Douthat is largely correct here. There may be perfectly good reasons to increase taxes on higher income earners that relate to the Federal Budget deficit. Additionally, as I’ve said here other times, the idea that tax increases should be ruled off-the-table in negotiations over a debt deal is as absurd of an idea as the idea that defense spending or entitlements should be off the table. If we’re going to get our fiscal house in order, and we need to if we want to avoid the problems that Europe is facing now at some point in our own future, then we need to have everything on the table, including comprehensive tax reform that is likely to mean that higher income earners pay more even if their rates go down. That’s not ideology, it’s political reality and plain old common sense because politically we’re never going to be able to bring the budget under control with only spending cuts or only tax increases, it’s going to take a combination of the two.
What makes for smart fiscal policy, though, doesn’t necessarily do anything to deal with income inequality, or the lack of mobility that the economy has experienced in recent years. As Douthat notes, taxing the rich doesn’t put money in the hands of the poor, it puts in the hands of the government, who then transfers it to any one of a number of politically favored groups. Right now, the biggest government-controlled wealth transfers go from the relatively poor young to the typically better-off retired, and that’s a phenomenon that’s only going to accelerate as the Baby Boomers retire. If anything, that is going increase income inequality regardless of what we do about taxes on the “rich.”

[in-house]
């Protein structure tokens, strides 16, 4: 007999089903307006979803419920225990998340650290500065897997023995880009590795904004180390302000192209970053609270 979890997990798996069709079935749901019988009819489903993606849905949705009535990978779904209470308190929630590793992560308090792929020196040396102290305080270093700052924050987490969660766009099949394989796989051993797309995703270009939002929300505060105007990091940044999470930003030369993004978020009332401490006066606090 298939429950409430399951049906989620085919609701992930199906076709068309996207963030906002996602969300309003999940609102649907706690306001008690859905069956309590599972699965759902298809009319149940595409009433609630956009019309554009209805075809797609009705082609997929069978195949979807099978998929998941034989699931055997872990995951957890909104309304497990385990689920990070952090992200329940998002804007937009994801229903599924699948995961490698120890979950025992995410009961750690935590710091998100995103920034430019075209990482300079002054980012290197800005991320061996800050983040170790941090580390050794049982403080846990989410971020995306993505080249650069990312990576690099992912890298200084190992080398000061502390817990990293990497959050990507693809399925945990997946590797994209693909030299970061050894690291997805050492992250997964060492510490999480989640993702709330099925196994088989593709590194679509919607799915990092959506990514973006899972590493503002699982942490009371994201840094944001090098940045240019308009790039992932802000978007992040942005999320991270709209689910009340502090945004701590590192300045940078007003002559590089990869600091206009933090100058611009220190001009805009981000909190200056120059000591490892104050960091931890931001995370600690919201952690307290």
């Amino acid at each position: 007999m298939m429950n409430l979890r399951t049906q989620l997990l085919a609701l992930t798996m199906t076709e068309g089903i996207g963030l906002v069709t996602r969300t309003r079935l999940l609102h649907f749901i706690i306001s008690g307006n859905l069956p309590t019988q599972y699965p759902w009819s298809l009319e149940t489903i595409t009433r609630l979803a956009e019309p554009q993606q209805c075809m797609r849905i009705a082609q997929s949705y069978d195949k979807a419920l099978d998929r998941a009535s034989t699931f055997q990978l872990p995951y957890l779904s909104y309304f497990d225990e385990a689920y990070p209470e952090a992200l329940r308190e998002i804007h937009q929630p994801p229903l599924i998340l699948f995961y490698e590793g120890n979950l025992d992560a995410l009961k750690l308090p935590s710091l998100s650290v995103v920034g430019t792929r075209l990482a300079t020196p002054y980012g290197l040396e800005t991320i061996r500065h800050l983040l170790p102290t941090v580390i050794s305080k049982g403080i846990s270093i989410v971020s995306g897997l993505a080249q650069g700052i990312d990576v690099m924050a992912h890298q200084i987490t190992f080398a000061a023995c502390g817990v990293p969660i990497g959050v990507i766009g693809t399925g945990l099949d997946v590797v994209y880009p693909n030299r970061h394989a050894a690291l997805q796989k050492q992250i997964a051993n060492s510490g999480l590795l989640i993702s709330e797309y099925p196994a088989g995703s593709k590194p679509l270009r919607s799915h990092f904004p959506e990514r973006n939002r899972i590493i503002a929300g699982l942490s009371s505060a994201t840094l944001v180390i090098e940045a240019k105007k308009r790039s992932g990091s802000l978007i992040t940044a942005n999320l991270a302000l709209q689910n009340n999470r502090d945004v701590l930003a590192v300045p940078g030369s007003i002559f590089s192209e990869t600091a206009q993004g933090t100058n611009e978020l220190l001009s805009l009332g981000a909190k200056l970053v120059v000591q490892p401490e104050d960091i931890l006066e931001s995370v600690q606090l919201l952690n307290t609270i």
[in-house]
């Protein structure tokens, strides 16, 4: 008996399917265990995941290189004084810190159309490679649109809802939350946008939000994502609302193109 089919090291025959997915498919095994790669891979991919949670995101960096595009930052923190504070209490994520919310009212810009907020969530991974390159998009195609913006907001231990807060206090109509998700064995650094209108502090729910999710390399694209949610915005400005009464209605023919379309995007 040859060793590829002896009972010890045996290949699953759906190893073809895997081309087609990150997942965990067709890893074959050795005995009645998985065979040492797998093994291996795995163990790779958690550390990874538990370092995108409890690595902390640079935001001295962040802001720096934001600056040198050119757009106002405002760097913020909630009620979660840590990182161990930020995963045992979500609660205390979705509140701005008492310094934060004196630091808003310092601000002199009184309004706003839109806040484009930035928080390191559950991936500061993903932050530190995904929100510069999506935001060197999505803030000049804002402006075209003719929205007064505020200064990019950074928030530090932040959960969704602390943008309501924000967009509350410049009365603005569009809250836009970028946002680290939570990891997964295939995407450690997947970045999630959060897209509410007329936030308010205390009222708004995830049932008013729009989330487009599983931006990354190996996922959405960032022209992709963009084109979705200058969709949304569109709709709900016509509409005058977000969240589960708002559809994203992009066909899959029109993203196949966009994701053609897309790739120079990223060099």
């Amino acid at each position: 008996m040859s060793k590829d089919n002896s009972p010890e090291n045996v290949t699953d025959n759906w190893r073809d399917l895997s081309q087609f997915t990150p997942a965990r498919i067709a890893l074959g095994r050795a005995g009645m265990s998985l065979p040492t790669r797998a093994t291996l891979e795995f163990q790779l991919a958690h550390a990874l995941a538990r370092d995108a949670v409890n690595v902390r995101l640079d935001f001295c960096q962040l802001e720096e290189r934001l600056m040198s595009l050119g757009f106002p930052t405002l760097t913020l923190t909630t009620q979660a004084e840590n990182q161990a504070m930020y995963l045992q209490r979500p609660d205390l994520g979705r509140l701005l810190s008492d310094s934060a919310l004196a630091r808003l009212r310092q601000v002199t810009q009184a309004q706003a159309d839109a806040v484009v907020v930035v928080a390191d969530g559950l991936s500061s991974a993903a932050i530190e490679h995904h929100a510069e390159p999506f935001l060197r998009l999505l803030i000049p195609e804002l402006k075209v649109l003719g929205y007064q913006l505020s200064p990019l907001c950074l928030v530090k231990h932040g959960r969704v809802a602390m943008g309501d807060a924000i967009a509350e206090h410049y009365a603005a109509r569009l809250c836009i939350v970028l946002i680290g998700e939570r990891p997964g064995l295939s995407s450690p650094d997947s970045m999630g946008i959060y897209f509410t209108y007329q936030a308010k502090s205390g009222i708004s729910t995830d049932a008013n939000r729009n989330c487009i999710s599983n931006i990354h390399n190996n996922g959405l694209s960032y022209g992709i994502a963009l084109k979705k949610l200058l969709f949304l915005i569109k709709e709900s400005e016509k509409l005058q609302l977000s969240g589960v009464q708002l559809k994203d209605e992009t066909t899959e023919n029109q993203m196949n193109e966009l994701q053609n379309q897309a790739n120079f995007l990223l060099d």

Moreover, it’s simply a lie that taxing the rich is going to do anything to help the poor in the long run. It’s a lie built on simplistic notions of egalitarianism, the notion that people who have succeeded have done so nefariously, and the idea that there’s just something wrong with being “too rich,” whatever that means. It works politically for the same reason that populism and appeals to envy have always worked, and it’s totally wrong. The government can’t make people equal. In fact, if the Occupy Wall Street crowd were paying attention, they’d realize that it’s government manipulation of the economy that has created the very inequality they complain of. And yet, they have the illusion that the solution to their perceived problems is more, and bigger, government.
Douthat suggests an alternative:
The alternative to this liberalism should not, however, be the kind of reverse class warfare currently being championed by the not-Romney candidates in the Republican field, whose flat-tax fantasies would ask working Americans to bear more of the burden for public institutions that have been failing them for years.
Rather, it should be a kind of small-government egalitarianism, which would seek to reform the government before we pour more money into it, along lines that encourage upward mobility and benefit the middle class. This would mean seeking a carefully means-tested welfare state, a less special interest-friendly tax code, and a public sector that worked for taxpayers and parents rather than the other way around.
The devil, as always, is in the details but, considering that what we’ve been doing for the last 40 years or so clearly isn’t working perhaps it’s worth looking into.